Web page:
Almost everyone is familiar with the loud and abundant Canada Goose. Even non birders can pick out the familiar brown bodied, black and white faced bird best known for it’s v-shaped migratory pattern and its reputation for being easily irritated by passers by. However, there is another bird closely resembling the Canada Goose that makes its way across North America during migration: The Cackling Goose.
The Cackling Goose looks extremely similar to the Canada Goose. So similar in fact, that it was originally listed as a Canada Goose subspecies. Eventually, it was determined that the Cackling Goose was different enough to warrant its own species distinction. There are now 7 subspecies of Canada Geese and 4 subspecies of Cackling Goose with each subspecies having subtle differences. While at first glance, the two species are tough to tell apart, there are a some diagnostic characteristics that make differentiating the Canada Goose and Cackling Goose much easier.
One of the most noticeable differences between the Canada Goose and Cackling Goose is overall size. The Canada Goose is by far larger with an average length of 76-110 cm and wing span of 127-170 cm compared the Cackling Goose’s much daintier 63-65 cm length and 108-111 cm wingspan. When standing side by side the difference is obvious with the Cackling Goose being closer in size to a Mallard than to a Canada Goose. However, the issue is that a direct comparison is not always possible. In addition, larger subspecies of Cackling Goose can be close to the size of a smaller subspecies of Canada Goose. For this reason, size alone is not always reliable.
The next distinguishing feature to note is the bill. The Canada Goose’s bill is long and gently sloping to give it a more pointed appearance. The Cackling Goose’s bill is stubbier and slopes down more rapidly; giving it a more triangular appearance. The Cackling Goose’s shorter bill is one of the key features that can be diagnostic in the field even when there are no Canada Geese nearby to compare with.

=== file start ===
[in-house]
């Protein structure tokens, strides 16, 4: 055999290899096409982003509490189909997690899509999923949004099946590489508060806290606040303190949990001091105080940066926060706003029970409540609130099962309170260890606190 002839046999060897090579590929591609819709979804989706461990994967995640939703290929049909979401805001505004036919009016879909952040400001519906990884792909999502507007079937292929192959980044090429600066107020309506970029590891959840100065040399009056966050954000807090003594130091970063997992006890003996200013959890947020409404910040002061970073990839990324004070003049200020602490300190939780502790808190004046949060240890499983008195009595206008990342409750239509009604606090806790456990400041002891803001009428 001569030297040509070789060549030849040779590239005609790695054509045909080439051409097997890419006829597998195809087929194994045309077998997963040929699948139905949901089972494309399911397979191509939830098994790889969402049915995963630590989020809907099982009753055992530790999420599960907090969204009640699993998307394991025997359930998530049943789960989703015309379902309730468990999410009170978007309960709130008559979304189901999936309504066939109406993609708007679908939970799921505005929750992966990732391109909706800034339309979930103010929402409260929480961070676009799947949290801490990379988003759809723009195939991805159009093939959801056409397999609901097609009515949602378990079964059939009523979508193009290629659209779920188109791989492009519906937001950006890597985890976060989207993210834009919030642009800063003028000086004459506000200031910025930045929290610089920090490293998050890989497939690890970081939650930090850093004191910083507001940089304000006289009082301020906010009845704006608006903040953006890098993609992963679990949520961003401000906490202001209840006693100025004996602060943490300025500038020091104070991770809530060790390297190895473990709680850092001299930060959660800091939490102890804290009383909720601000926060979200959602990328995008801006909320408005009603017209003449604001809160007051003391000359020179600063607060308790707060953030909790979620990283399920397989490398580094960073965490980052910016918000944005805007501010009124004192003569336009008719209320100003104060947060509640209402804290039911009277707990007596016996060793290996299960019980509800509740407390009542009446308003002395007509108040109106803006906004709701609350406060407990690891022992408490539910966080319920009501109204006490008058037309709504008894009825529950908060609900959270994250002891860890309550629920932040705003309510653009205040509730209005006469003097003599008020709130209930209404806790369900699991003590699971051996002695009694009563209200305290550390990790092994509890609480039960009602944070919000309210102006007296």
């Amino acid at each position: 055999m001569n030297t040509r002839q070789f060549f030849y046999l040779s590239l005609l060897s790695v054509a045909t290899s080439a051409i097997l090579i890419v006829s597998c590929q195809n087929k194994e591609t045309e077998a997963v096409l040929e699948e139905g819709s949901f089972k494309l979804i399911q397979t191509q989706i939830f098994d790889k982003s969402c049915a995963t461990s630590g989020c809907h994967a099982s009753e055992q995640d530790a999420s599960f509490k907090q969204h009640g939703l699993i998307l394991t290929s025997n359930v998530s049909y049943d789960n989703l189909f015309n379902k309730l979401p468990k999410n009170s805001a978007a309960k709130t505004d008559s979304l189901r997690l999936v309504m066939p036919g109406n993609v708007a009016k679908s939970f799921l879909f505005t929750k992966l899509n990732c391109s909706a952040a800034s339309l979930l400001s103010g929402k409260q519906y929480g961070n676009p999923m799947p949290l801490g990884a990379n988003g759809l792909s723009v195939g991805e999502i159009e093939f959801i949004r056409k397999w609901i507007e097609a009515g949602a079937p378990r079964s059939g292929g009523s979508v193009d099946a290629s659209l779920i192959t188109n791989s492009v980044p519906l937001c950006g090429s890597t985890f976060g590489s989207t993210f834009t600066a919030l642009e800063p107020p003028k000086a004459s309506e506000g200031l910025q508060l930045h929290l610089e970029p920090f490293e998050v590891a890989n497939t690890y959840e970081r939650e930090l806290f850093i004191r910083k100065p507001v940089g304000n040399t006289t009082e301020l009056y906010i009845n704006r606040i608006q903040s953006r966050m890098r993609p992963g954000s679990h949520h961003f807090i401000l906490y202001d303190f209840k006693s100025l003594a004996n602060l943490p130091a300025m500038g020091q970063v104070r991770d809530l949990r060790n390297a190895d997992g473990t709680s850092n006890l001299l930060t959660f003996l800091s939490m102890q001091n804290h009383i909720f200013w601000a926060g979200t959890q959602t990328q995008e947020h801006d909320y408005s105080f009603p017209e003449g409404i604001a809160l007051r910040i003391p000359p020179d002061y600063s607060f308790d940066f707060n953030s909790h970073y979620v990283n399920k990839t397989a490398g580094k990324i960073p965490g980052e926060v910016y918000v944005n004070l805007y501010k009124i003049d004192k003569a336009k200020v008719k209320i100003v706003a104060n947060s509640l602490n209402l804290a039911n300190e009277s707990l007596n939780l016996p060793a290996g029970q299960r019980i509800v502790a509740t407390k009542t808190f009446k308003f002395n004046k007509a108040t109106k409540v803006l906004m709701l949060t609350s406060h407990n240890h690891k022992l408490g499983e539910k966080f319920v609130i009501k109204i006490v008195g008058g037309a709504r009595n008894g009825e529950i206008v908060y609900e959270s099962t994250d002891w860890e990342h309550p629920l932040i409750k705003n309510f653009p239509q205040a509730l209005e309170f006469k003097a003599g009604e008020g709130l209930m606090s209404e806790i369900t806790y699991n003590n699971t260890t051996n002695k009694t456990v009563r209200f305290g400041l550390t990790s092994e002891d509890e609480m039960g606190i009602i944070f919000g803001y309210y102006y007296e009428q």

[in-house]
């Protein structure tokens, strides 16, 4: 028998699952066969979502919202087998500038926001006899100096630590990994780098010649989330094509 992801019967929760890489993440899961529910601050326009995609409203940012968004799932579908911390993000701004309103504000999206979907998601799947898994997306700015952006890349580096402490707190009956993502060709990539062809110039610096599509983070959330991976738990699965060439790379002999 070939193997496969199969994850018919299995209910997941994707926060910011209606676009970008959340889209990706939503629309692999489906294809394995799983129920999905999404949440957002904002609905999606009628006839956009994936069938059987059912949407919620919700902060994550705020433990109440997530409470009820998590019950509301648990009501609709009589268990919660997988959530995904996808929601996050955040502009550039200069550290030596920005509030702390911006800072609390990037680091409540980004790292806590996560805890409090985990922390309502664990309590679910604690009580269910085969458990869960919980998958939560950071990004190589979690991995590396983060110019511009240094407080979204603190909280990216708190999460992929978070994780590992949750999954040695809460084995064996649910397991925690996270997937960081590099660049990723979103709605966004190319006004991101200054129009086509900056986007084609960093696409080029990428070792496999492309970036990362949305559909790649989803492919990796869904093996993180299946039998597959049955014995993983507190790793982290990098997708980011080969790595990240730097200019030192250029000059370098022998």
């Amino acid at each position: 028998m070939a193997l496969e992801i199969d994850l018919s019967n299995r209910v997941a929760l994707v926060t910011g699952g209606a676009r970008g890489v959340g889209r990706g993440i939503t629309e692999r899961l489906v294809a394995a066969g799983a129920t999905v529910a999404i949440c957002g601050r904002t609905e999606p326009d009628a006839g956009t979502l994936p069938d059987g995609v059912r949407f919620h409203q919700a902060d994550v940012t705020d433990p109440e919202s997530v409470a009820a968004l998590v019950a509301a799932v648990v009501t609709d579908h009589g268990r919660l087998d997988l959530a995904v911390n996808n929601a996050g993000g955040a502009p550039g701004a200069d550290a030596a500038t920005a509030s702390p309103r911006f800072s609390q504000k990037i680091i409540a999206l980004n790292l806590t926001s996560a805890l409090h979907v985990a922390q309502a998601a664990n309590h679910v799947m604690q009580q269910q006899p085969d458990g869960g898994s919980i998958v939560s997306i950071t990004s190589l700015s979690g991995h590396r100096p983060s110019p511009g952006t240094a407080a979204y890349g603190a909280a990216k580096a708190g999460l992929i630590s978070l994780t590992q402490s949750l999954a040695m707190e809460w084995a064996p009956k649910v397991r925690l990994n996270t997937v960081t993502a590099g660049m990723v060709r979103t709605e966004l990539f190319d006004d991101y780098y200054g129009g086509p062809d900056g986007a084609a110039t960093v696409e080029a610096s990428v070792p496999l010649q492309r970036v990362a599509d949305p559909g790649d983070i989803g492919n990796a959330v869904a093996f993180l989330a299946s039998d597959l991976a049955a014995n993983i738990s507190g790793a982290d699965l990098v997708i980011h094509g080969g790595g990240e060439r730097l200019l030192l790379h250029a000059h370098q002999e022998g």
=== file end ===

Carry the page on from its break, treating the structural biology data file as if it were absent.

Much like bill length, neck length is also a key feature that differs in the two species. The Canada Goose has a comparatively longer neck than the short neck of the Cackling Goose. Even when fully extended, the Cackling Goose will still appear to have a shorter neck. This feature can be slightly deceptive as Canada Geese can appear to have short necks when they are resting and length can be largely dependent of position of the bird..
There are a few other less noticeable features that differentiate the species as well. One thing to look for is primary projection. The wing tips of the Canada Goose typically do not stretch as far beyond the rump as those of the cackling Goose. This gives the Cackling Goose a slightly more elegant appearance.
The size and shape of the head can also be used as a diagnostic tool. The Canada Goose’s head is larger and has a more gentle sloped angle from the back of the head to the front. The Cackling Goose has a smaller and more rounded head.
Long pointed bill
Shorter primary projection
Flatter sloping head
Short, stubby, triangular bill
Longer primary projection
Small rounded head
Canada Goose vs. Cackling Goose can certainly be a challenging ID. Since most of the differentiating features are comparative, it can especially difficult to make an identification when there are no other birds around for perspective. With both species varying wildly in size due to many subspecies, no one characteristic should be used to disseminate the two. Instead, all characteristics together can help paint a clearer picture of which birds are Canada Geese and which are Cackling Geese.